GGGNHM - Guggenheim in Floridsdorf?

Art project in public space from September 16, 2020 at Am Spitz in Floridsdorf, realized in cooperation with God’s Entertainment

SYNOPSIS:

GGGNHM - Guggenheim in Floridsdorf? was conceived and installed as a place for thought and practice in public space. In a playful way, it suggested a subtle reconfiguration of a place which opened up the city in all directions, starting from the Spitz in Floridsdorf, and actively questioned the established mechanisms of the art market. GGGNHM - Guggenheim in Floridsdorf? was a fictional museum devised as a temporary walk-in sculpture in the shape of the Guggenheim Museum in New York.

GGGNHM - Guggenheim in Floridsdorf? opened on September 16, 2020 with the exhibition series REMEMORY. The series consisted of three weekly changing exhibitions and ten happenings (so-called ‘Rememories’), all based on the Memory card game: a negotiation of different circumstances, ideas, potentials, as well as uncomfortable questions at a time where we are torn between the past and fear of the future.

With the support of the Cultural Department of the City of Vienna - MA7, SHIFT III - Basis Kultur Wien, and Bezirk Floridsdorf



 

Photo: Peter Mayr

NIE SCHIESST DER FASCISMUS IN WIEN EIN GOAL! / FASCISM WILL NEVER SCORE IN VIENNA!

Performance in public space by God’s Entertainment & Karl Wratschko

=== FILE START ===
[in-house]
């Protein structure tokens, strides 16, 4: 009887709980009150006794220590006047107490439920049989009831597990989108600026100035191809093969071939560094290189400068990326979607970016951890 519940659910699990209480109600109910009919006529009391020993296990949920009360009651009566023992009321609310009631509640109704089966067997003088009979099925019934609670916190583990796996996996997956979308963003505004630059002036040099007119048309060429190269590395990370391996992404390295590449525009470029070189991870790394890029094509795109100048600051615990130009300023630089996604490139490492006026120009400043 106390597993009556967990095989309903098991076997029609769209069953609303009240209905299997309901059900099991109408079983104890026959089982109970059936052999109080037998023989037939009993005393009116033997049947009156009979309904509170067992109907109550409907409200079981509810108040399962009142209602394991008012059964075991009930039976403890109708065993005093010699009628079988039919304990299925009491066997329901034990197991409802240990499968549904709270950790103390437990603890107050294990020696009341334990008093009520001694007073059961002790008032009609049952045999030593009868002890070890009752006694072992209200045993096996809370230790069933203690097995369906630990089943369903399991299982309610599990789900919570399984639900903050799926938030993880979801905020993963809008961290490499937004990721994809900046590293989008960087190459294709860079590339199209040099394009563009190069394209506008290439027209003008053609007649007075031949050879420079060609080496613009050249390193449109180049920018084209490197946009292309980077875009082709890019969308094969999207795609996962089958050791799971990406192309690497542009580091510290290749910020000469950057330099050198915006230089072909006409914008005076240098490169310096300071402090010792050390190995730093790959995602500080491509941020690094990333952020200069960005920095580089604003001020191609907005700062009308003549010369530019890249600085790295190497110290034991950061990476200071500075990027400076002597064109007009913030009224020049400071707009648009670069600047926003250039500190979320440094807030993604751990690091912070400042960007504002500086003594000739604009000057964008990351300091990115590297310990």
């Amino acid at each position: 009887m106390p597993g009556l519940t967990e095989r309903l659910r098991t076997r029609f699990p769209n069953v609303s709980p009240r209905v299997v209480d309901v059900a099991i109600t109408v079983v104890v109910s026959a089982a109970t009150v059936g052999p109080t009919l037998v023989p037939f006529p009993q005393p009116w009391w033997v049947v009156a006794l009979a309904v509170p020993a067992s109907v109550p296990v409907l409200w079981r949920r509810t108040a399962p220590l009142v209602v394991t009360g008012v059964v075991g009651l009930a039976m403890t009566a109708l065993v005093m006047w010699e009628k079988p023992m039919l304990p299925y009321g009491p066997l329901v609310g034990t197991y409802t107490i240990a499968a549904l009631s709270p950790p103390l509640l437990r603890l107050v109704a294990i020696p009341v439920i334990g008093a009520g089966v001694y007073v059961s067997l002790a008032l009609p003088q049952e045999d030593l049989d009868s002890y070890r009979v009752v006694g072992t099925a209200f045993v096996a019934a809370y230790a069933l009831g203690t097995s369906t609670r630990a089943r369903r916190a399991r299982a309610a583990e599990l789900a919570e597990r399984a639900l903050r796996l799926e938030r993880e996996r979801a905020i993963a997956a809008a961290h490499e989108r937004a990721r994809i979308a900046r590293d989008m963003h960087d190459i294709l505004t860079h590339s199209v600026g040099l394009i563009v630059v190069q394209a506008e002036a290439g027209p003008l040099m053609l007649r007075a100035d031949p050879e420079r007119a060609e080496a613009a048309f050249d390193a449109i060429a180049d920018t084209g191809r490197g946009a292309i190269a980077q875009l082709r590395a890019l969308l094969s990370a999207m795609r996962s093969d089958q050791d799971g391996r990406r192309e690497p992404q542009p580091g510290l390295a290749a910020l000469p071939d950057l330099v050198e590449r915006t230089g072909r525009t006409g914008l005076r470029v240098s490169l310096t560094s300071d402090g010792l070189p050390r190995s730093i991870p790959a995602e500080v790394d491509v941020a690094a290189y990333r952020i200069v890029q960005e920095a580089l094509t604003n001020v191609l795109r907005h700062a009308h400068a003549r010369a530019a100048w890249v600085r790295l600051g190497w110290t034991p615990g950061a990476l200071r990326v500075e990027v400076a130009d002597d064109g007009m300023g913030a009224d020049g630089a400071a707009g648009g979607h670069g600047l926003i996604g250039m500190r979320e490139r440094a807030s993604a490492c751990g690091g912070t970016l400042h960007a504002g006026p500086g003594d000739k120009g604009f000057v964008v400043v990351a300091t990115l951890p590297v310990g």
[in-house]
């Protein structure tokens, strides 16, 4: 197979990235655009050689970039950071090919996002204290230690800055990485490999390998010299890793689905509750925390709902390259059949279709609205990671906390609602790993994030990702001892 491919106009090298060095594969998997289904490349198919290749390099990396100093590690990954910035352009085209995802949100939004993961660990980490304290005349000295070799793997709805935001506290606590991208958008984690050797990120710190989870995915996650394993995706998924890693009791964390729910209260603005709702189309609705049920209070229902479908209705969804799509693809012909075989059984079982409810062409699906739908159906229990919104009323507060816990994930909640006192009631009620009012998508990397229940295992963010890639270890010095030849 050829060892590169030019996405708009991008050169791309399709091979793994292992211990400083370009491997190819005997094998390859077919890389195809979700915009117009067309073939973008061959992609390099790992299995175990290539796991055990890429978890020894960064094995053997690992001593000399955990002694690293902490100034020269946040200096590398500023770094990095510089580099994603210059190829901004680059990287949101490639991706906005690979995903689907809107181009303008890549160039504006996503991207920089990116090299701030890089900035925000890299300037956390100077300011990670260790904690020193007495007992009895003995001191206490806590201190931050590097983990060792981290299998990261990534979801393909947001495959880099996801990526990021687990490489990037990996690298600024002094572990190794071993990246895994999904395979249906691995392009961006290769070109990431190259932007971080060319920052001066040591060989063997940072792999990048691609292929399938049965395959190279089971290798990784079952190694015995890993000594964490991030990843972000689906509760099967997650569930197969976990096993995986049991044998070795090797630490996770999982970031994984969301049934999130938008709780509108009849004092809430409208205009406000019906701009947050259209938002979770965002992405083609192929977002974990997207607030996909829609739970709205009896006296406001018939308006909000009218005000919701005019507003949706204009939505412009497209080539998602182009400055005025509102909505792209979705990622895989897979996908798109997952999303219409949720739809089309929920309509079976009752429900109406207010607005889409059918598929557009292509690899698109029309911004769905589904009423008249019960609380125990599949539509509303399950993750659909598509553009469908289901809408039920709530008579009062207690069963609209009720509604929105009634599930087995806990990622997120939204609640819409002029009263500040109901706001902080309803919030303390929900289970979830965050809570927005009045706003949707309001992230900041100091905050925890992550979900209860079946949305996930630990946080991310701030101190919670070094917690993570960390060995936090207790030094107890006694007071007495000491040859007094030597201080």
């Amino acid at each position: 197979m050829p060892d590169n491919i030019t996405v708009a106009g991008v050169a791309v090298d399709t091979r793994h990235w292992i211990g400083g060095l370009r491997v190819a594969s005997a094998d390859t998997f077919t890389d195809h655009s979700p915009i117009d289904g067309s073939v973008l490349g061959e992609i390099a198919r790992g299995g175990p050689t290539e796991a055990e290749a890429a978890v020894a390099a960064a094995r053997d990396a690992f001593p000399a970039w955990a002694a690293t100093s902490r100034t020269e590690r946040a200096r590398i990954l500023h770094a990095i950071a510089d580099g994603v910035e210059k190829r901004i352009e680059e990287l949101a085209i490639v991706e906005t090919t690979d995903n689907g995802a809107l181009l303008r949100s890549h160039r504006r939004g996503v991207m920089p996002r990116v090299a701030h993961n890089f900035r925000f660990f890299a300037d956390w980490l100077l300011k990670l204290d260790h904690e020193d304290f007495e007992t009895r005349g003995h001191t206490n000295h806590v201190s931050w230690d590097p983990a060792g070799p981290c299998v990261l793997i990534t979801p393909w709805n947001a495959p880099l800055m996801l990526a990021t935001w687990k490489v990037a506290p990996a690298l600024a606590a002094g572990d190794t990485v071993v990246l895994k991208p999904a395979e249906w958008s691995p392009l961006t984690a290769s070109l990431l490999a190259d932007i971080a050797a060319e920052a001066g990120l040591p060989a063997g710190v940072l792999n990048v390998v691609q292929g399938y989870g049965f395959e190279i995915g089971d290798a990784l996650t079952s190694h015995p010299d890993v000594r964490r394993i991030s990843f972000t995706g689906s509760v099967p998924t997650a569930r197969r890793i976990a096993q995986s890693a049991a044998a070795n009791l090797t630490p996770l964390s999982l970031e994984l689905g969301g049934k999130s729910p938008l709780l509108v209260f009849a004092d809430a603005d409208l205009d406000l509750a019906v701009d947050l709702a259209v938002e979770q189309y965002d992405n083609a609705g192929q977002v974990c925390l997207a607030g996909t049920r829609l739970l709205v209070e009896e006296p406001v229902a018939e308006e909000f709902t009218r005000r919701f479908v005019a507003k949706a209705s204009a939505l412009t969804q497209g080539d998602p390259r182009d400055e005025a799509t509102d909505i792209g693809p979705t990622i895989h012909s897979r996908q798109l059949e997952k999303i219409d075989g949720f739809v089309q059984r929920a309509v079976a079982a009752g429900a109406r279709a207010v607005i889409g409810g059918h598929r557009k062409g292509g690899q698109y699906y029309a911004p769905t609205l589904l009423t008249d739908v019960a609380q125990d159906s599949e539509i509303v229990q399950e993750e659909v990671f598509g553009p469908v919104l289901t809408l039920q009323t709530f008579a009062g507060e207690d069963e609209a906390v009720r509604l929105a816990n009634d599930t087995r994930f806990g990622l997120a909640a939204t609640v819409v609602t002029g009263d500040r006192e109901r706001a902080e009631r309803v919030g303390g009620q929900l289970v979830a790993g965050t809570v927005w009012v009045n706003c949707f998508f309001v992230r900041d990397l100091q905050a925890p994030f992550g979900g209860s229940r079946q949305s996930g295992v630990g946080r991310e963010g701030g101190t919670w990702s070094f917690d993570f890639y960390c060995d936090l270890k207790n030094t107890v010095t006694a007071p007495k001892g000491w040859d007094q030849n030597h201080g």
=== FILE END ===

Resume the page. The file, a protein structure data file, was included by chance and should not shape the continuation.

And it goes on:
SYNOPSIS:

At the 2nd International Workers’ Olympiad in Vienna in 1931, a banner with the inscription “Fascism Will Never Score in Red Vienna” was carried through the Prater Stadium. The masses cheered and the workers seemed strong and united in the fight against burgeoning fascism in Europe. From today’s perspective, this short sequence passed down to us in a film documenting the event from the 1930s is touching. Especially so knowing that Austrofascism was established only a short time after this event and it took just a few years for thousands of Viennese to cheer the invasion of German troops.

What would happen if a banner bearing the exact same line were used in a Viennese stadium today, almost 90 years later? Approval or protest? How much of which, and how fervent would they be?

Fascism Will Never Score in Vienna! aims to survey the political views of Austrian soccer fans. Sport, usually represented as apolitical, can in fact hardly be thought of without political orientation. Time and again, the actions of soccer fans become a political issue. At the last Vienna Derby on September 1, 2019, for example, some of the banners displayed in the stadium resulted in a police investigation. One of the banners was adorned with a skull and crossbones that strongly resembled the emblem of the SS, another pleaded for the reintroduction of the death penalty.

The reaction of the soccer fans to the banner “Fascism Will Never Score in Red Vienna” at the Vienna Derby on December 12, 2019 remains to be seen. Especially after the above-mentioned events at the last Vienna Derby, it will be especially interesting to see how and whether the fans of the two largest Viennese soccer clubs will position themselves. As we well know, fascism never sleeps …

With the support of the Cultural Department of the City of Vienna - MA7 and SHIFT III - Basis Kultur Wien